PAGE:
Crafting Your Sponsorship Pitch

Today’s post is from our new contributing author, J.W. Cannon.

Crafting Your Sponsorship Pitch – It ain’t that hard, and you’re probably doing it wrong!

Okay, first let me state that I have worked for several big brands in my lifetime, and I’ve seen the deluge of sponsorship proposals that they get on a weekly basis. It’s literally in the hundreds, if not thousands, per week.

I’ve also had the privilege of seeing some real doozies for proposals in my time, so know that your crappy proposal also has some distant cousins. But crafting a pitch that catches someone’s eye at a big brand is not that difficult.

Problem is, most salespeople are lazy. You heard me right: LAZY. They don’t take the time to understand their potential client’s business. They don’t take the time to understand that a person reviewing their proposal actually has other things to do with their day than to review their annual tiddlywinks festival sponsorship. Those salespeople are more concerned about how that sponsor can bring value to their pocketbook than how their property can bring value to that sponsor.

So if you’re pitching a sponsorship, you know that you already have a snowball’s chance in hell at getting through clutter. If you’re doing it blindly, there’s even less of a chance. But here’s some mistakes to avoid at least getting pitched in the garbage can right from the get go. Hope you find them helpful.

Now knock off the crappy proposals.

No Understanding of Prospect’s Business

Realize that you’re not always going to have the benefit of talking to that potential customer ahead of time to get your shot, so RESEARCH! RESEARCH! RESEARCH! What is this sponsor currently doing and how are they leveraging it? Really make an effort to get to know your customer. Trust me…..if you don’t, it shows

No Respect For Sponsor’s Time

I’m sorry, but your proposal MUST look good. Don’t even think about sending a proposal that has poor spelling or is not formatted properly. Mistakes, misspells, grammatical errors and getting a name wrong show lack of forethought and respect for a sponsor’s time.

Do yourself a favor and get yourself an editor. You have to get every letter right, every word right and every paragraph right. You MUST labor over the details. And remember that spell-check is your best friend sometimes, but doesn’t always catch everything; “give us a shot” becomes “give us a [expletive]” with a simple key stroke.

Large Digital Documents

Unless these materials have been requested, save your 100-page PowerPoint decks with lots of pictures for someone who cares….like mom. Sponsors get a TON of email on a daily basis, and preventing us from receiving other important communications is almost always strike one, two and three.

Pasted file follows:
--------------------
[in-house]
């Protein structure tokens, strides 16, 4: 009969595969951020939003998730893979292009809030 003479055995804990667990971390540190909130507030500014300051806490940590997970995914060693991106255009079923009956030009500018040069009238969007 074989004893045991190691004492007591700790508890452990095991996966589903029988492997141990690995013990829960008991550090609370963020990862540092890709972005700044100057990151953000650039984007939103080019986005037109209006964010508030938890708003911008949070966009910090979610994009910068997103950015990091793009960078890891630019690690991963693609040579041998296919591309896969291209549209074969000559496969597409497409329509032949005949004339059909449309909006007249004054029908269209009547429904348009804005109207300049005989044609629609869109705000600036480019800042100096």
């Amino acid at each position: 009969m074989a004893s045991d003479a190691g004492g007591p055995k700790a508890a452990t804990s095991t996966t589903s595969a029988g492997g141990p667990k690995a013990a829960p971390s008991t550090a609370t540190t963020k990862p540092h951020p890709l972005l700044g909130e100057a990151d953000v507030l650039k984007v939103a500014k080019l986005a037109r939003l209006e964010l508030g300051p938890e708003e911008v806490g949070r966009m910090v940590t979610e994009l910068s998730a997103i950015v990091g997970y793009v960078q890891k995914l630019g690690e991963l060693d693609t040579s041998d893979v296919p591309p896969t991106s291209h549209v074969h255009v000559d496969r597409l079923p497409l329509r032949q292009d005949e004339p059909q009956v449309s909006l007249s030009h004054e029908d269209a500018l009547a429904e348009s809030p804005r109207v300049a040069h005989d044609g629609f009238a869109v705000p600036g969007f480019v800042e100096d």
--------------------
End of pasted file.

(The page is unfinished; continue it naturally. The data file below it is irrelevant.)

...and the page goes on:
Addressing Proposals to a Competitor or Another Company

A good friend, Tim McGhee (formerly of AT&T and IMG), once said, “I may not be the only guy invited to the dance, but make me feel that way.” The goal here is to make the sponsor feel special, like you’re offering them a unique opportunity, and not just another [insert name here] proposal template that you just got done sending to 100 others.

Unrealistic Fee Expectations

Make a proper valuation of your property and set realistic expectations. Sponsors compare proposals, so if you charge more, show how you are providing more value. And for the love of Pete, please understand that “in-kind” or “couponing” does not mean “FREE” to the sponsor. Just like the government, somebody has to pay for it!

Not Distinguishing Between Sponsorships and Charitable Giving

Marketing budgets reserved for business-building objectives, while donations come from philanthropic or foundation budgets. Know the difference. Pick one.

No Understanding of Measurement Metrics

The days of measuring only on “impressions” are gone and replaced with more complex “engagement” metrics, Nobody care that you get a million eyeballs if you don’t have a mechanism for that sponsor to turn those eyeballs into sales.

Not Offering to Share the Load

They don’t call is a partnership for nothin’. The more turnkey you can make it for the sponsor, the better. Don’t make the sponsor work too hard. The words “opportunity to do ‘X’” should never make it into a proposal. They already know that; they’re looking for solutions, not more crap to do.

Attempting to Involve Senior Management

Find out who is responsible, and target those individuals instead of the end-around to the CEO. Trying to leverage a relationship with senior management that simply doesn’t exist will not get you far. Ultimately, you’re going to end up working with that person if the company signs the deal, so why piss them off from the get-go by going to their boss and forcing it through. Not good strategy, my friend.

Attempting to Skirt Agencies

Treat them as you would a sponsor. They are an extension of the sponsor’s staff. See my last point.

Overly Aggressive Follow-Up

Refrain from the repeated attempts to follow up after a proposal – email, then phone, then fax, then email again. Most sponsors are courteous enough to follow up, but realize they have priorities in their daily jobs just like you do. Silence is almost always a clear indicator of a sponsor’s answer.

J.W. is a veteran sponsorship marketer with over 13 years of experience in engaging consumers with high-profile brands such as The Home Depot, Bank of America,, ING and UPS. Follow him on Twitter at @cannonjw.

2 thoughts on “Crafting Your Sponsorship Pitch

  • May 28, 2012 at 8:36 am

    Important tips!
    I always advise people to also Over-perform. If you commit yourself to an ROI, just make sure that the sponsor gets more, and be sure to tell them that they got more.

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